I didn't lose my home, but I know many people who did. And I've noticed a few delicate things that have come up, things that perhaps those who've lost their homes don't quite know how to say.
Who can blame them? They're in shock. They're in this weird limbo feeling, similar to when you're staying at a hotel, and no matter how OK it might be, at some point you just want to go home.
Where do you go when you want to go home, but the home as you knew it no longer exists?
In the middle of all this, they're encountering people every day, most of whom mean well, but who can say and do things that inadvertently make the fire victims feel even worse. But the fire survivors say nothing, because they don't want to offend or ruffle well-meaning feathers. Besides, they're reserving their energy to start from zero with nothing. They wake each day to the reality that no, it wasn't a nightmare; their home really did burn in a fire. It really is all gone.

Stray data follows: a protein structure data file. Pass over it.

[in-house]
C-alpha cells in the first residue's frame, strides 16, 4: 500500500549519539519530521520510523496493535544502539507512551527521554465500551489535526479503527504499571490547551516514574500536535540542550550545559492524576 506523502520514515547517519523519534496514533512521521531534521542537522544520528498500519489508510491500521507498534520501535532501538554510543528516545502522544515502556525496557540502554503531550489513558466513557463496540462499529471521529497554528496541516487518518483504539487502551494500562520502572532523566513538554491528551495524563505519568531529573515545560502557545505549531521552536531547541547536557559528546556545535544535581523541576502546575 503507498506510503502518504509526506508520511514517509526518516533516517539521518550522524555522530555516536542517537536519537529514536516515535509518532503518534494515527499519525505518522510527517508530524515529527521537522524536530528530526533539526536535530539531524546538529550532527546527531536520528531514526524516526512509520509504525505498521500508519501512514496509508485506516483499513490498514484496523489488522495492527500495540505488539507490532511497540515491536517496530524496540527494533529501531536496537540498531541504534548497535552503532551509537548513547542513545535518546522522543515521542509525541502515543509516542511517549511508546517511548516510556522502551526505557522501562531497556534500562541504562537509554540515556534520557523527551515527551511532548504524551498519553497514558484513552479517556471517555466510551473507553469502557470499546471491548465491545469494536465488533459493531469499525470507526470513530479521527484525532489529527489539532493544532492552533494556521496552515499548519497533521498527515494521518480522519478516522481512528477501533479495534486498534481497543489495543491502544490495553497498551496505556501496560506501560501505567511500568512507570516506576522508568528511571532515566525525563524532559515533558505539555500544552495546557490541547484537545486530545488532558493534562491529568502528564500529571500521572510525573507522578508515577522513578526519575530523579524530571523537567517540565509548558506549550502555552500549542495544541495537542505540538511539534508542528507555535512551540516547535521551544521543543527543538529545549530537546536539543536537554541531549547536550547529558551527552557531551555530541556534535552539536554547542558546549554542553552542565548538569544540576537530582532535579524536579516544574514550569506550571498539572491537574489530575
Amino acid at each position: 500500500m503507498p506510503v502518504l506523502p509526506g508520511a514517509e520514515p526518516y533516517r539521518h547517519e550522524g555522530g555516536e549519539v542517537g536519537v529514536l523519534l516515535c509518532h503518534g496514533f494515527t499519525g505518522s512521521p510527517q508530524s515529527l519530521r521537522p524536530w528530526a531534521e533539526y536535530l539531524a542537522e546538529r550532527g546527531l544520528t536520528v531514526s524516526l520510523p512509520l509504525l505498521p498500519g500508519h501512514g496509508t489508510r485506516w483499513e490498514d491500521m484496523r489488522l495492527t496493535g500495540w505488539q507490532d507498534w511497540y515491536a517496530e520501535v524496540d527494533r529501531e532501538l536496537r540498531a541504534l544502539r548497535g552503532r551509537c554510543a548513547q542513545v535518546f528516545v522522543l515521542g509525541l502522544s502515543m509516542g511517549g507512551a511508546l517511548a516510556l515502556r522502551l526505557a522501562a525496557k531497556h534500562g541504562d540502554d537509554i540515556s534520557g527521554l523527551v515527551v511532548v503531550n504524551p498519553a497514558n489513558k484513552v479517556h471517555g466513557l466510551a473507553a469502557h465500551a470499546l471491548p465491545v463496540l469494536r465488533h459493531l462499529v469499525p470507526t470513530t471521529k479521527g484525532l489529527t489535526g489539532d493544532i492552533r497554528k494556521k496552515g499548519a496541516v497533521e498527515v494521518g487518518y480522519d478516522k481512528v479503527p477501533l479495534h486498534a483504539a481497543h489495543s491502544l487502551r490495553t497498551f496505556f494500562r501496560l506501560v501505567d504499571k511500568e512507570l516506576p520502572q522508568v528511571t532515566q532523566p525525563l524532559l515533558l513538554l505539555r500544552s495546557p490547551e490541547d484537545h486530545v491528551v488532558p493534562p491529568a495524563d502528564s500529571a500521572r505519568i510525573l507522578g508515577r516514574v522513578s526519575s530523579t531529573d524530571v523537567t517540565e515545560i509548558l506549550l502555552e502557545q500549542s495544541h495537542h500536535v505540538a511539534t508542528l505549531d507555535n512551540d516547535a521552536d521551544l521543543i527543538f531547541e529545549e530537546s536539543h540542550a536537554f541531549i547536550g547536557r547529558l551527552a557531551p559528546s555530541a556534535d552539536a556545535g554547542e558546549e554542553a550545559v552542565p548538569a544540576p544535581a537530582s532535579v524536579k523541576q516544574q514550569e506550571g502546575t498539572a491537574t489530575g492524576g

There's no Dear Abby Carr Fire book to tell us the most civilized way to navigate these rude, unruly times. But we grow wiser each day, and learn as we go. I confess that some of the things on my Carr Fire don't list are sins I've committed myself. For that, I feel crappy.
But I will do better now because I know better.
Carr Fire etiquette is similar to death etiquette. No wonder, since those who've lost homes to the Carr Fire have experienced a death - of their sanctuary, their security, their shelter, their memories, their belongings, their sentimental reminders, and on and on and on.
We can say, "I can imagine how difficult it must be," but really, unless it's happened to us, we cannot imagine. Not really. Even so, here are a few things I've learned that I'll pass onto you, mainly in the area of what not to do and what not to say.
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